Saturday, June 28, 2014

The Holy Family

François-Xavier Fabre (1766-1837)
La Sainte Famille (The Holy Family)
Oil on canvas
224 x 160 cm
Musée Fabre, Montpellier

In France, religious paintings were still rare in the early nineteenth after the revolutionary turmoil. 

Fabre stayed away from Paris 

The circle in which he moved in Florence included  the Countess of Albany widow of the last of the Stuarts 

He was a pupil of David

Fabre was a classicist  and not a Romantic

Here from an earlier time in French neo-Classicism is the same theme this time by François-Guillaume Ménageot (1744-1816)

François-Guillaume Ménageot (1744-1816)
Le Repos de la Sainte Famille en Egypte avec saint Jean-Baptiste enfant (The rest of the Holy Family in Egypt with the Infant St John the Baptist)
Oil on canvas
149 x 96 cm
Galerie Michel Descours, Lyon

In this Adoration of the Magi by Vignon from a earlier era of French painting, one half of the work is taken up by the Holy Family

Claude Vignon (1593-1670)
L’Adoration des mages (Adoration of the Magi)
Oil on canvas
165 x 262 cm
Eglise de Saint-Gervais-saint-Protais, Paris

The emphasis on the example of The Holy Family in religious art is not new. It is a profound image which goes to the heart of Christian teaching

Recently the Instrumentum Laboris for the forthcoming Synod of Bishops said this:

"The Holy Family of Nazareth and Learning to Love 
36. A recurring subject in almost all the responses is the importance of the Holy Family of Nazareth as the model and example for the Christian family. The mystery of the Word of God’s becoming incarnate within a family reveals how it is the privileged place for God’s revelation to humanity. In fact, the family is acknowledged to be the ordinary and everyday place to encounter Christ. The Christian people look to the Holy Family of Nazareth as a model in relationships and love, as a point of reference for every family and as a comfort in time of trial. The Church invokes the Holy Family of Nazareth, entrusting all families, in their moments of joy, hope and sorrow, to the care of Jesus, Mary and Joseph.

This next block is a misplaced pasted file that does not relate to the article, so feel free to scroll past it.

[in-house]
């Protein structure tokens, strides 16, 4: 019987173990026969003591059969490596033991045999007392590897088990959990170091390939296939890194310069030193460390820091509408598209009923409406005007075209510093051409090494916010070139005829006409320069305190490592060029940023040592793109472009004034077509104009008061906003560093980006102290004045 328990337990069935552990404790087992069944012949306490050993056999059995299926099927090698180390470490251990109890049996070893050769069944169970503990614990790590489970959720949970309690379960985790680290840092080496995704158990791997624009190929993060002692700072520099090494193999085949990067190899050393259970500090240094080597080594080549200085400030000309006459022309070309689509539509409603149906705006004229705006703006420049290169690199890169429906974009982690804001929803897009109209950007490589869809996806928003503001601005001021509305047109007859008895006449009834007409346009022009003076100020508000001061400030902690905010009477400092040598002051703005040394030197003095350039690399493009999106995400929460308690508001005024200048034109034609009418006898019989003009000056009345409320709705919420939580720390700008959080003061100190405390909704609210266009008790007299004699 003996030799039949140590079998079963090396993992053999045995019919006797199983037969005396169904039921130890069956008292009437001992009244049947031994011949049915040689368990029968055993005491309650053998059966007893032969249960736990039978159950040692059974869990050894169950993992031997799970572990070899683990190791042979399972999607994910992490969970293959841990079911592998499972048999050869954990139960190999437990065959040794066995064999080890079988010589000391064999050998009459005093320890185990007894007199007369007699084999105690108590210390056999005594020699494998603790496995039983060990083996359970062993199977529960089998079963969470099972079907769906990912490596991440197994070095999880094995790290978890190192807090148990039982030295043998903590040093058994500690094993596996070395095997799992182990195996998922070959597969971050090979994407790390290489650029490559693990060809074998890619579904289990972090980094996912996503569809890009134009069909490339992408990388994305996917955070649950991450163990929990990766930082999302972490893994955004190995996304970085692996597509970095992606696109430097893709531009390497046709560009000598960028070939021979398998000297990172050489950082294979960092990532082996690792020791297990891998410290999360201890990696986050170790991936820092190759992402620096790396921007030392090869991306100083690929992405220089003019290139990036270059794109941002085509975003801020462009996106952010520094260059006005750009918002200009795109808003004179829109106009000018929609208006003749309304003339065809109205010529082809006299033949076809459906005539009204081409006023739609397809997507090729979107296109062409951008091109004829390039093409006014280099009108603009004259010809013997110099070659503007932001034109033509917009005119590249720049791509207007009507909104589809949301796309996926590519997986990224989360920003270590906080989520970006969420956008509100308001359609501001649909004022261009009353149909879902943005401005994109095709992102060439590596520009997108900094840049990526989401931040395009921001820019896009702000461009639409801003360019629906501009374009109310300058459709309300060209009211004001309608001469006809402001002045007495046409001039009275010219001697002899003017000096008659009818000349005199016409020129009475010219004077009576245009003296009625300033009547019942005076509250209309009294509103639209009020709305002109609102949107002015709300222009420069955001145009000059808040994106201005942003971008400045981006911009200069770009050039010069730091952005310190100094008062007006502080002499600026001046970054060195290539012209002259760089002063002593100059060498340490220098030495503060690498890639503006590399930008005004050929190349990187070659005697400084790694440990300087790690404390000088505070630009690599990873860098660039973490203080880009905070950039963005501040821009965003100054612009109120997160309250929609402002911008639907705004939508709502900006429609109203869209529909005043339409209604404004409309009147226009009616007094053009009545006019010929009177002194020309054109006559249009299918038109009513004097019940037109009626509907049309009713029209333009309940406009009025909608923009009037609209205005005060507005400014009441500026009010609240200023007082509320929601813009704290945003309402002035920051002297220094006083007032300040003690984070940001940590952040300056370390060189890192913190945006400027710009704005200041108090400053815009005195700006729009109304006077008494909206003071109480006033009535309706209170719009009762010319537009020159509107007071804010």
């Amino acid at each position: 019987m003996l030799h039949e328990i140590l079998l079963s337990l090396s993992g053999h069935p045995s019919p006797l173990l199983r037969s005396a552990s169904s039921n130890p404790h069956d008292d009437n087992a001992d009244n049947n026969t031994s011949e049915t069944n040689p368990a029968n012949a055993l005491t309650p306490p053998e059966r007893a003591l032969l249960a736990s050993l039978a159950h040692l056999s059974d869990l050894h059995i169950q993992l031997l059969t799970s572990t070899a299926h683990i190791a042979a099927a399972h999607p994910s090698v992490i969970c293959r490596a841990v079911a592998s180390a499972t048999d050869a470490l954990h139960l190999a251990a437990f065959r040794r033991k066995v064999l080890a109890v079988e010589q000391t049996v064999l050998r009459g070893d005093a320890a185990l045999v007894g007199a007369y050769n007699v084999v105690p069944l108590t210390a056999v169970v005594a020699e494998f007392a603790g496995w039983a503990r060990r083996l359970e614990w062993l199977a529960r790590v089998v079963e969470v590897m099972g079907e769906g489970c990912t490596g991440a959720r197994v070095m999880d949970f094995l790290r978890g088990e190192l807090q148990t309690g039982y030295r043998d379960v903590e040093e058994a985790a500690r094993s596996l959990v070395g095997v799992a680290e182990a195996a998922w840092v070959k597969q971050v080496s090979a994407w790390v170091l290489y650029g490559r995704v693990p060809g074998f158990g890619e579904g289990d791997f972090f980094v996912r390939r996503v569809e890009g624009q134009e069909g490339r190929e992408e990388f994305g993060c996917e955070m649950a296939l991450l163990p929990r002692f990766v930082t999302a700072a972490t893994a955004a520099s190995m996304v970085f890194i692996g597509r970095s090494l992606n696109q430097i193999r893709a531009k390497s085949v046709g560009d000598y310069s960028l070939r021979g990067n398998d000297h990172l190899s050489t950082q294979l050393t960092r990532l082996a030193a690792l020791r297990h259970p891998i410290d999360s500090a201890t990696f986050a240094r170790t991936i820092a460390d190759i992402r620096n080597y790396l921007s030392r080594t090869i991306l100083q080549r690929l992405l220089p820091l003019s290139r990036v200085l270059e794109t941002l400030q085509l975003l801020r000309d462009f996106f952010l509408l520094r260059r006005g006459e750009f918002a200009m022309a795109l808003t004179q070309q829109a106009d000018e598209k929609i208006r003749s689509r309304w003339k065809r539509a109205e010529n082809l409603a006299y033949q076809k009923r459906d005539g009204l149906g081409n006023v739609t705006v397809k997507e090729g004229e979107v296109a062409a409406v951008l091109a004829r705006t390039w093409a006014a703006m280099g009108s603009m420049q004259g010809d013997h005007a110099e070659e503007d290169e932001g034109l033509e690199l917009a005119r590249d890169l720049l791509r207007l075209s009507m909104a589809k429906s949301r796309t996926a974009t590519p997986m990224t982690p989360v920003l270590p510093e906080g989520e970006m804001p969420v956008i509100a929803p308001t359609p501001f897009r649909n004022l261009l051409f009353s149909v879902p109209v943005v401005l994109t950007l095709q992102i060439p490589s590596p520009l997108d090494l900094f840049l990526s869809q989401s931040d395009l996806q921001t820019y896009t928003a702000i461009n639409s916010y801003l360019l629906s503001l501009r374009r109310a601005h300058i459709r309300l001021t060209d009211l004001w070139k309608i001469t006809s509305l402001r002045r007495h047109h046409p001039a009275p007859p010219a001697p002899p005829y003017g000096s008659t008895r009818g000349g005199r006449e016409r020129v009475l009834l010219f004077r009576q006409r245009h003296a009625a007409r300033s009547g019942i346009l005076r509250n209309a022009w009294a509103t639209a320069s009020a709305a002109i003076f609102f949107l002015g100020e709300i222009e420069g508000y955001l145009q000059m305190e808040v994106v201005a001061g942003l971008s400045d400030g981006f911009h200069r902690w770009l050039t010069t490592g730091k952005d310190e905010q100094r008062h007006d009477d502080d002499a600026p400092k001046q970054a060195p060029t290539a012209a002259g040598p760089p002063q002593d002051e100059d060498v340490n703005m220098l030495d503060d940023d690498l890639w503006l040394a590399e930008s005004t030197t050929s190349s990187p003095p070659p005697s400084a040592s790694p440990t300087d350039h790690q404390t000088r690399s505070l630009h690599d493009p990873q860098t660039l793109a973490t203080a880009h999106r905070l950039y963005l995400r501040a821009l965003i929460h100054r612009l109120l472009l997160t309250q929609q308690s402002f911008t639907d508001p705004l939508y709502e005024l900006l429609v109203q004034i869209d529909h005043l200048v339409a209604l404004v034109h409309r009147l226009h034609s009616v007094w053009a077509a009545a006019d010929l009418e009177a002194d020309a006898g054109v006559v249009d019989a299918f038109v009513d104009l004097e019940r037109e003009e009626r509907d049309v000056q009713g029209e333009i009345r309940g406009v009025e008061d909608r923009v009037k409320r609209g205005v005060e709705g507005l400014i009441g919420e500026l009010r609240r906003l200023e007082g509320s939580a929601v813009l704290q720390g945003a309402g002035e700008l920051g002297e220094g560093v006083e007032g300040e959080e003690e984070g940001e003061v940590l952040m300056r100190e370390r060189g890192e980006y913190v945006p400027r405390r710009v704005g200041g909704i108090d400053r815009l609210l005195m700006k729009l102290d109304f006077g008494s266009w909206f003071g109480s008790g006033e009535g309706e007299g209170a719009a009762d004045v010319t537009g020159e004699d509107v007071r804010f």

37. The responses highlight the importance of love in the family, referring to it as “an efficacious sign of the existence of God's Love” and calling the family itself “the sanctuary of life and love.” The initial experience of love and human relationships takes place within the family. Every child needs to live in the warmth and protective care of loving parents in a home where peace abides. Children must be able to see that Jesus is always with them and that they are never alone. Because of an obvious weakening in family ties, particularly in some parts of the world, children experience loneliness. Even when children need correction, it should be done so as to ensure that they grow in a familial atmosphere of love and that parents might realize their vocation to be God's collaborators in the development of the human family. 
38. Considerable emphasis is placed on the formative value of love in the family for not only children but all its members. As such, the family is a “school of love,” a “school of communion,” and a “gymnasium for relationships,” that is, the privileged place to learn to build meaningful relationships which help a person develop a capacity for giving one’s self. Some of the responses suggest that a relation might exists between the knowledge of the mystery and vocation of the human person and the acknowledgment and acceptance of each’s unique gifts and abilities within the family. In this sense, the family can be considered as the “basic school of humanity,” and thus regarded as irreplaceable."

The Instrumentum also spoke of the family as an Image of Trinitarian Love. The Holy Family is likewise such an image. The Instrumentum said:
"35. A number of responses focuses on the image of the Trinity reflected in the family. The experience of the mutual love between the spouses is an assistance in understanding the life of the Trinity as love. Through a communion lived in the family, children can glimpse an image of the Trinity. 
Recently, the Holy Father, Pope Francis, in his catechesis on the sacraments, recalled that “when a man and woman celebrate the Sacrament of Matrimony God as it were ‘is mirrored’ in them; he impresses in them his own features and the indelible character of his love. Marriage is the icon of God’s love for us. Indeed, God is communion too: the three Persons of the Father, the Son and the Holy Spirit live eternally in perfect unity. And this is precisely the mystery of Matrimony: God makes of the two spouses one single life” (General Audience, 2 April 2014)."